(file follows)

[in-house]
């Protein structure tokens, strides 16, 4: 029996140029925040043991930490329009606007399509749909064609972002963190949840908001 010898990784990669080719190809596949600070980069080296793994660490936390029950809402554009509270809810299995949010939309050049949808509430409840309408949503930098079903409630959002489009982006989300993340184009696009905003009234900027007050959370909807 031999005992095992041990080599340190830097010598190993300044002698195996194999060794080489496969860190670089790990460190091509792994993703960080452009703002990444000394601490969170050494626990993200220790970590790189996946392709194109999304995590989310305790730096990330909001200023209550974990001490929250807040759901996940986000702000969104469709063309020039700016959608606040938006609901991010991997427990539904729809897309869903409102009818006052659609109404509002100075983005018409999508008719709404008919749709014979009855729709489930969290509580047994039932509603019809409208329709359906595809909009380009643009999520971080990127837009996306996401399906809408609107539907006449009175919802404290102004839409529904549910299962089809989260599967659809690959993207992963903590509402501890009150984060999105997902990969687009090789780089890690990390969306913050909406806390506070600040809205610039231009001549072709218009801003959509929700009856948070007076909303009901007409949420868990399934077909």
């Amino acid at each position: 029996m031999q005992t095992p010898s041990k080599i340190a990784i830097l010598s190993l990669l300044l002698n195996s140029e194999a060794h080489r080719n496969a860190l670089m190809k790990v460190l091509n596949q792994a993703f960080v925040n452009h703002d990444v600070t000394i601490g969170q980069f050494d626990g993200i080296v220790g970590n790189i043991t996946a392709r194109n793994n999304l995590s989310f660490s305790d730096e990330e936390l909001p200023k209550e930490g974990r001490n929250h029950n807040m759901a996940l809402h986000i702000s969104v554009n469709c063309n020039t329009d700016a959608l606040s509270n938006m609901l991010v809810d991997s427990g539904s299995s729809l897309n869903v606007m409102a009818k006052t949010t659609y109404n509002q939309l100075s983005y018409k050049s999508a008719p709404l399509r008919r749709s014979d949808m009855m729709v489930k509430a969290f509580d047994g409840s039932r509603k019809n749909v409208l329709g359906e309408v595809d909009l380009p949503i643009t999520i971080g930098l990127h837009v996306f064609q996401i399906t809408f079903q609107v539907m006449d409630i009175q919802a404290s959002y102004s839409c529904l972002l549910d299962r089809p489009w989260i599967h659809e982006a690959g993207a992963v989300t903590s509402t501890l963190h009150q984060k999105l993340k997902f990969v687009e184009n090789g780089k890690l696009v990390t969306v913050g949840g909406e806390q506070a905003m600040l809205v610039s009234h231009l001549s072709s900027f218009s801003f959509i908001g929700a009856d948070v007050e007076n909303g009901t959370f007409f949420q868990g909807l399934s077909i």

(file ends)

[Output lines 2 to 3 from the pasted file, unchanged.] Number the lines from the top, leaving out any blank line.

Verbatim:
């Protein structure tokens, strides 16, 4: 029996140029925040043991930490329009606007399509749909064609972002963190949840908001 010898990784990669080719190809596949600070980069080296793994660490936390029950809402554009509270809810299995949010939309050049949808509430409840309408949503930098079903409630959002489009982006989300993340184009696009905003009234900027007050959370909807 031999005992095992041990080599340190830097010598190993300044002698195996194999060794080489496969860190670089790990460190091509792994993703960080452009703002990444000394601490969170050494626990993200220790970590790189996946392709194109999304995590989310305790730096990330909001200023209550974990001490929250807040759901996940986000702000969104469709063309020039700016959608606040938006609901991010991997427990539904729809897309869903409102009818006052659609109404509002100075983005018409999508008719709404008919749709014979009855729709489930969290509580047994039932509603019809409208329709359906595809909009380009643009999520971080990127837009996306996401399906809408609107539907006449009175919802404290102004839409529904549910299962089809989260599967659809690959993207992963903590509402501890009150984060999105997902990969687009090789780089890690990390969306913050909406806390506070600040809205610039231009001549072709218009801003959509929700009856948070007076909303009901007409949420868990399934077909």
């Amino acid at each position: 029996m031999q005992t095992p010898s041990k080599i340190a990784i830097l010598s190993l990669l300044l002698n195996s140029e194999a060794h080489r080719n496969a860190l670089m190809k790990v460190l091509n596949q792994a993703f960080v925040n452009h703002d990444v600070t000394i601490g969170q980069f050494d626990g993200i080296v220790g970590n790189i043991t996946a392709r194109n793994n999304l995590s989310f660490s305790d730096e990330e936390l909001p200023k209550e930490g974990r001490n929250h029950n807040m759901a996940l809402h986000i702000s969104v554009n469709c063309n020039t329009d700016a959608l606040s509270n938006m609901l991010v809810d991997s427990g539904s299995s729809l897309n869903v606007m409102a009818k006052t949010t659609y109404n509002q939309l100075s983005y018409k050049s999508a008719p709404l399509r008919r749709s014979d949808m009855m729709v489930k509430a969290f509580d047994g409840s039932r509603k019809n749909v409208l329709g359906e309408v595809d909009l380009p949503i643009t999520i971080g930098l990127h837009v996306f064609q996401i399906t809408f079903q609107v539907m006449d409630i009175q919802a404290s959002y102004s839409c529904l972002l549910d299962r089809p489009w989260i599967h659809e982006a690959g993207a992963v989300t903590s509402t501890l963190h009150q984060k999105l993340k997902f990969v687009e184009n090789g780089k890690l696009v990390t969306v913050g949840g909406e806390q506070a905003m600040l809205v610039s009234h231009l001549s072709s900027f218009s801003f959509i908001g929700a009856d948070v007050e007076n909303g009901t959370f007409f949420q868990g909807l399934s077909i």